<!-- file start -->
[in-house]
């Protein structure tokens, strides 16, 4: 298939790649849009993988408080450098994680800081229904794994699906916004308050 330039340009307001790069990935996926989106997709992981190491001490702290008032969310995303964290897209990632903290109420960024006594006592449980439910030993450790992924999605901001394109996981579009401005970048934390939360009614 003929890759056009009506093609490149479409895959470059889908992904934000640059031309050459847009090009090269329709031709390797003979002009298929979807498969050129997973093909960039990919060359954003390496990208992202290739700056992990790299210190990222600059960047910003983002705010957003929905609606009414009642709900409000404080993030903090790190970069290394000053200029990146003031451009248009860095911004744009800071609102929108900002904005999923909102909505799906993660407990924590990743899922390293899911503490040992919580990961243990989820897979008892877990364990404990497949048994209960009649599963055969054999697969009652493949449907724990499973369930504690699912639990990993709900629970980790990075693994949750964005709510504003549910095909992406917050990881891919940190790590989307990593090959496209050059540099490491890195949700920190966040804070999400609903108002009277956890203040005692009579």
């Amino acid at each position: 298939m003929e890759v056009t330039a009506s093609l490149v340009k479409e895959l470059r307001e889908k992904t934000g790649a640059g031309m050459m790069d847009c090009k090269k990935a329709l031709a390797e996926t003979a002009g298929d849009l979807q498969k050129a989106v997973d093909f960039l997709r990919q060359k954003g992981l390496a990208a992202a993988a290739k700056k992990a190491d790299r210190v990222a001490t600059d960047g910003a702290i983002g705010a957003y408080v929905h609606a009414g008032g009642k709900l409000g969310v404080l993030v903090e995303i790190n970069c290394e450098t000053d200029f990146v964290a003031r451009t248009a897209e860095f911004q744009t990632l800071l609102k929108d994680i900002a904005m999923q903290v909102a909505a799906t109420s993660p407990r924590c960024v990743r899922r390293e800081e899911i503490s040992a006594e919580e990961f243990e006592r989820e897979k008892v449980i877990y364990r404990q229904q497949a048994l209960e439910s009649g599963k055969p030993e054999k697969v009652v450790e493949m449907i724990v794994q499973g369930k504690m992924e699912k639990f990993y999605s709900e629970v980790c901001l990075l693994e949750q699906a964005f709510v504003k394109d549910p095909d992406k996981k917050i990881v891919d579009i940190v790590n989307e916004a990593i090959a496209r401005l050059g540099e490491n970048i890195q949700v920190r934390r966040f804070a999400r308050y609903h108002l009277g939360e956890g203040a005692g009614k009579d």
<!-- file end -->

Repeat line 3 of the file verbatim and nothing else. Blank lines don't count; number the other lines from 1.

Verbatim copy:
């Amino acid at each position: 298939m003929e890759v056009t330039a009506s093609l490149v340009k479409e895959l470059r307001e889908k992904t934000g790649a640059g031309m050459m790069d847009c090009k090269k990935a329709l031709a390797e996926t003979a002009g298929d849009l979807q498969k050129a989106v997973d093909f960039l997709r990919q060359k954003g992981l390496a990208a992202a993988a290739k700056k992990a190491d790299r210190v990222a001490t600059d960047g910003a702290i983002g705010a957003y408080v929905h609606a009414g008032g009642k709900l409000g969310v404080l993030v903090e995303i790190n970069c290394e450098t000053d200029f990146v964290a003031r451009t248009a897209e860095f911004q744009t990632l800071l609102k929108d994680i900002a904005m999923q903290v909102a909505a799906t109420s993660p407990r924590c960024v990743r899922r390293e800081e899911i503490s040992a006594e919580e990961f243990e006592r989820e897979k008892v449980i877990y364990r404990q229904q497949a048994l209960e439910s009649g599963k055969p030993e054999k697969v009652v450790e493949m449907i724990v794994q499973g369930k504690m992924e699912k639990f990993y999605s709900e629970v980790c901001l990075l693994e949750q699906a964005f709510v504003k394109d549910p095909d992406k996981k917050i990881v891919d579009i940190v790590n989307e916004a990593i090959a496209r401005l050059g540099e490491n970048i890195q949700v920190r934390r966040f804070a999400r308050y609903h108002l009277g939360e956890g203040a005692g009614k009579d």